"The Greatest Generation" has left the building
The loss of the last World War II veteran and last child of the Great Depression from the U.S. Senate creates a void that is impossible to fill.
"The Greatest Generation" has left the building
These last few years -- even before he got really sick and missed a lot of action on the Senate floor -- there were stretches where you'd forget about octogenarian New Jersey Sen. Frank Lautenberg, where you might ask yourself if he was still unretired or had re-retired or what.
Then one day last August, I picked up the paper and here he was in Philadelphia's western suburbs -- standing outside a helicopter museum, and in the face of a throng of Tea Partiers there paying homage to the smarmy young whippersnapper GOP vice presidential wannabe Paul Ryan. He was 88 and less than a year from death, but Lautenberg -- there as a surrogate for President Obama and the Democrats -- stood in the unforgiving August sun, with people shouting "Communist!" in his face, and gave as good as he got.
"I'm one of the people who will get richer" -- if taxes were cut for the well-off, as Ryan and Lautenberg's fellow millionaire Mitt Romney had proposed -- "and I don't want that goddamn money. I want it to go to my country."
"Get the facts!" a conservative wielding a large camera and snapping pictures shouted at Lautenberg.
"You get the facts, my friend," Lautenberg snapped back.
You see, that is the thing about Frank Lautenberg -- the three-decade senator who succumbed to pneumonia earlier today at age 89. Maybe you had to go out and get the facts -- but he didn't. He had lived him.
Lautenberg's passing brings America to a place that was inevitable -- but not desirable. He was the last of a remarkable 115 U.S. senators to fight in World War II.That fact will surely be mentioned in all the obituaries -- but here's something else that's just important. He was also the Senate's last child of the Great Depression, raised in a world of crushing poverty, old enough to see the comeback that began with the New Deal and then to take full advantage of a salvaged economy.
War, deprivation -- and most important, renewal -- made Lautenberg the man he was.
A child of poor immigrants from Poland and Russia, Lautenberg was just 5 when the stock market crashed in 1929, and his father Samuel bounced from job to job -- kept on his feet, his son told an interviewer years later, for a time by the Works Progress Administration of infrastructure jobs that was created by President Franklin Roosevelt at the low point of the Great Depression.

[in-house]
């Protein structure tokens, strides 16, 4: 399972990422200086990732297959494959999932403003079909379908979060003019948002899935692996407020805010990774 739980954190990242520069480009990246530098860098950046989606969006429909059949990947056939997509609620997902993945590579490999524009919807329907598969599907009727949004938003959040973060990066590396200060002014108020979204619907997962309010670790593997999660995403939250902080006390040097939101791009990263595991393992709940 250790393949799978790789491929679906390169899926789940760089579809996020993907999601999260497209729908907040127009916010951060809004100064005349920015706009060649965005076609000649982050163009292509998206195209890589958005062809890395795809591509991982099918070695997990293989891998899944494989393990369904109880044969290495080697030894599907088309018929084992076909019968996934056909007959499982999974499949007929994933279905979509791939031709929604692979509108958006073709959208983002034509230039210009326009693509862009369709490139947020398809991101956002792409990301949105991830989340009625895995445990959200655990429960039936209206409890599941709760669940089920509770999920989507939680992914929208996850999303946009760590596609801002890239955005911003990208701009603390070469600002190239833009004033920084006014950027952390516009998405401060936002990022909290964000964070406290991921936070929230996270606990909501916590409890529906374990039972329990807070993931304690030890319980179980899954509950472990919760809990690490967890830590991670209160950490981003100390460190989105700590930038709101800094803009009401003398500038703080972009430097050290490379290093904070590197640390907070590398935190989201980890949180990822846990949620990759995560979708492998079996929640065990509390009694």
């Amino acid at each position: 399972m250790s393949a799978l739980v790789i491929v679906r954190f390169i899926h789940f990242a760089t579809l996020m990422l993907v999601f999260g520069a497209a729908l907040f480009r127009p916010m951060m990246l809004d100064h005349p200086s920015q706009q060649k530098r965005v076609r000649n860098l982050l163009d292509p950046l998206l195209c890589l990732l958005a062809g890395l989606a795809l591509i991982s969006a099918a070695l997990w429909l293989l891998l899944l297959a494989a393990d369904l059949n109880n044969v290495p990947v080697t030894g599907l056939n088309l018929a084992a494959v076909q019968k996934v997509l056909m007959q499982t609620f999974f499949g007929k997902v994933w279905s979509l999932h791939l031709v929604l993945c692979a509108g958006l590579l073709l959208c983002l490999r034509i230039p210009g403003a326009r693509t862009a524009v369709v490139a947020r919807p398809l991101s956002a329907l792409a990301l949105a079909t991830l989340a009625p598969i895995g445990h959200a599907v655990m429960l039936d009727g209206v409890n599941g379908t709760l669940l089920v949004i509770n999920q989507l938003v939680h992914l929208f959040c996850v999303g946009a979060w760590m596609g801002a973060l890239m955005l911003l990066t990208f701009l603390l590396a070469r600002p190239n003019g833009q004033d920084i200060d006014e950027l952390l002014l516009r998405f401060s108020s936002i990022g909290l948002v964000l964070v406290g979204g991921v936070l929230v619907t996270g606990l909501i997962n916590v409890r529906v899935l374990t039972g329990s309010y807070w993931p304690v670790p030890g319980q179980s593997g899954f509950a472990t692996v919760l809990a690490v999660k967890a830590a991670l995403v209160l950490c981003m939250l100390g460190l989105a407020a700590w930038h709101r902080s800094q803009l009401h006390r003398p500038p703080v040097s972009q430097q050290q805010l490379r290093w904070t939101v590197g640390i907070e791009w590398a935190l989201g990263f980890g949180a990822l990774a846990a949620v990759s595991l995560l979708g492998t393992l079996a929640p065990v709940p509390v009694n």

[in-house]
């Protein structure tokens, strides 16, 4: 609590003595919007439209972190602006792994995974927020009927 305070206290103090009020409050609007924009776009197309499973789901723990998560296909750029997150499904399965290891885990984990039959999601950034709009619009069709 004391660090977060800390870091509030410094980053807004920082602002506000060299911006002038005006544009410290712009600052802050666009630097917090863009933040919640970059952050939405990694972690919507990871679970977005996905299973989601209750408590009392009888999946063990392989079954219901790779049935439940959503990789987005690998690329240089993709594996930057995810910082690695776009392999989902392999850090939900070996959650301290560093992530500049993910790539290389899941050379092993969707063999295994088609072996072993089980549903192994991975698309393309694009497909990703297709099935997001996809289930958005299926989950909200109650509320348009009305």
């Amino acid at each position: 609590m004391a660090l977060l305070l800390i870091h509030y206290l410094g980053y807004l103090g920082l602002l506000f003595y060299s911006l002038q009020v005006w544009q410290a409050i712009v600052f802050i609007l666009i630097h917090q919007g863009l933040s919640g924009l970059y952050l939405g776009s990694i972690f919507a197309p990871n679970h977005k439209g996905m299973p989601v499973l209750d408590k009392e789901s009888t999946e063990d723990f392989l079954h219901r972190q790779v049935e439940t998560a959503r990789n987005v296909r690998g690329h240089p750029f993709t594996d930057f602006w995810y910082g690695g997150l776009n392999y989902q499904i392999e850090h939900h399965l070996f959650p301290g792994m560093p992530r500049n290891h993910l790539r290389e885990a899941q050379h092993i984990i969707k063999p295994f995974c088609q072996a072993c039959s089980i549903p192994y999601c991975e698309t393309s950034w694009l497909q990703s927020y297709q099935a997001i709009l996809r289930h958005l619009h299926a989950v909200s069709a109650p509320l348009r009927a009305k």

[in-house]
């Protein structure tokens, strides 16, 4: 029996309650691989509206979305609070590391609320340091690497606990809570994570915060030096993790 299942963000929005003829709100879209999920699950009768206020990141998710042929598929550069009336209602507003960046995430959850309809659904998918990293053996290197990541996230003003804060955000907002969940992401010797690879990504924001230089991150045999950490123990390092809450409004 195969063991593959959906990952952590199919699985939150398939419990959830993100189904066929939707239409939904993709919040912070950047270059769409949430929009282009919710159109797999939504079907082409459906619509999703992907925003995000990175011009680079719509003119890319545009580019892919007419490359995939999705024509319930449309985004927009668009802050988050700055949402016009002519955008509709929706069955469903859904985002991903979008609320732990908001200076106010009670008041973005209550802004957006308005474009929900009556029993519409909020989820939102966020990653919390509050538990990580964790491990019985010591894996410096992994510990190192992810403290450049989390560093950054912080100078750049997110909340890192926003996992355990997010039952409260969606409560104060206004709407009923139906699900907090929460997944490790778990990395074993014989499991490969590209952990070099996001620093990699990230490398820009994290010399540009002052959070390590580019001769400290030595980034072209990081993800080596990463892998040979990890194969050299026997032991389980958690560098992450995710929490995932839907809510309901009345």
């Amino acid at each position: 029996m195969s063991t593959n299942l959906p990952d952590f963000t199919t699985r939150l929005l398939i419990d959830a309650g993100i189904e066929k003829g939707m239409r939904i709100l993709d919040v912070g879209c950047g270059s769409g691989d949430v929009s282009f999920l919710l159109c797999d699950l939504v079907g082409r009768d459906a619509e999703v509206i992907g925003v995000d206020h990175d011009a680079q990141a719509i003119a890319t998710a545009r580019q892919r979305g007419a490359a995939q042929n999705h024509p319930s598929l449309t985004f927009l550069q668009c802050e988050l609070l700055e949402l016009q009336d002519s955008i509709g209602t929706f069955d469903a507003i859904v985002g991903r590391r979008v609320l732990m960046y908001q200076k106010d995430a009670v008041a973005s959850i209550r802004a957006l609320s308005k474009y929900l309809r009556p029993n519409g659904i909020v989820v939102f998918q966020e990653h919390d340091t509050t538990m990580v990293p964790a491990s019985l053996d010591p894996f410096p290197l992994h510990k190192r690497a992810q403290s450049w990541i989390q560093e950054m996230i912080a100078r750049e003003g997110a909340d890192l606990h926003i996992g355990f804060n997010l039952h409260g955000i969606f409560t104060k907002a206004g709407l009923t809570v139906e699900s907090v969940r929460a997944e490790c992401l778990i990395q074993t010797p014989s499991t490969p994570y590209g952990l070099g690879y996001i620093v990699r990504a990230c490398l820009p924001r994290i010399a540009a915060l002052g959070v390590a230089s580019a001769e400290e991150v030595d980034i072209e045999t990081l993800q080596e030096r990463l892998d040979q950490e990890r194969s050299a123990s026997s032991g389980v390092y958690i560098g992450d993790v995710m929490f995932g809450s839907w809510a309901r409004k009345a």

Still, the father died young and the 18-year-old Frank Lautenberg was running the family sandwich shop in North Jersey when World War II led him to enlist in the Army Signal Corps for four years and serve on the front lines in Europe. "It was an assimilation of different cultures, environments: country boys, city boys, tough guys, not-so-tough guys; but we all got along and we had to fend for one another," he told the Library of Congress.
After he returned home in 1946, this son of poverty enrolled on the Ivy League campus of New York's Columbia University -- paid for by the federal government under the G.I. Bill of Rights, the innovative program that propelled millions of veterans into the middle class in an age of newfound prosperity for many Americans. For Lautenberg, that leg up afforded by the G.I. Bill launched him into a much higher orbit, to create the payroll processing firm ADP and to become a millionaire.
It would have been so easy for Lautenberg to forget how he got there. Instead, he went to Washington and spent the last third of his life in public service. Although he won a lot of victories -- things like banning smoking on planes and keeping spouse-abusers from getting guns -- it is some of the lost causes ("the only ones worth fighting for") that stand out most.
When another collapse on Wall Street in 2008 left millions out of work, he tried unsuccessfully to convince his colleagues to create another WPA like the one that had hired his dad. In drastically failing health, he came to the Senate floor in a wheelchair in April to cast what would be his next-to-last vote, in favor of enhanced weapons checks for gun purchasers.
The last World War II vet in the Senate was a powerful voice against feckless military intervention -- he opposed the 1991 Gulf War and spared no mercy in labeling backers of the Iraq War like military-service avoidee Dick Cheney "chickenhawks." When Lautenberg joined the Senate in 1983, 76 of the 100 senators were military veterans, now the number is just 16, the lowest in modern memory.
They've called Lautenberg and his contemporaries "The Greatest Generation" -- not because they were born any different than the rest of us, but because they lived through an era of hardships of the kind that more fortunate Baby Boomers (yes, like me) or Millenials can't easily comprehend -- and because so many of them gained wisdom and gumption in order to survive.
Now, Washington is in the hands of too many trust-fund babies born on third base with no idea who sacrificed them into scoring position, too many technocrats who never held a draft card with their fingers on the video-game joystick of a Predator drone armed with Hellfire missiles.
In the coming days, someone will be named to sit in Lautenberg's chair. But never again will there be a senator who has eyeballed the same things -- and learned the same lessons -- as Lautenberg, or his generational colleagues like the recently deceased Daniel Inouye or the retired Bob Dole. And that is a fact, my friend.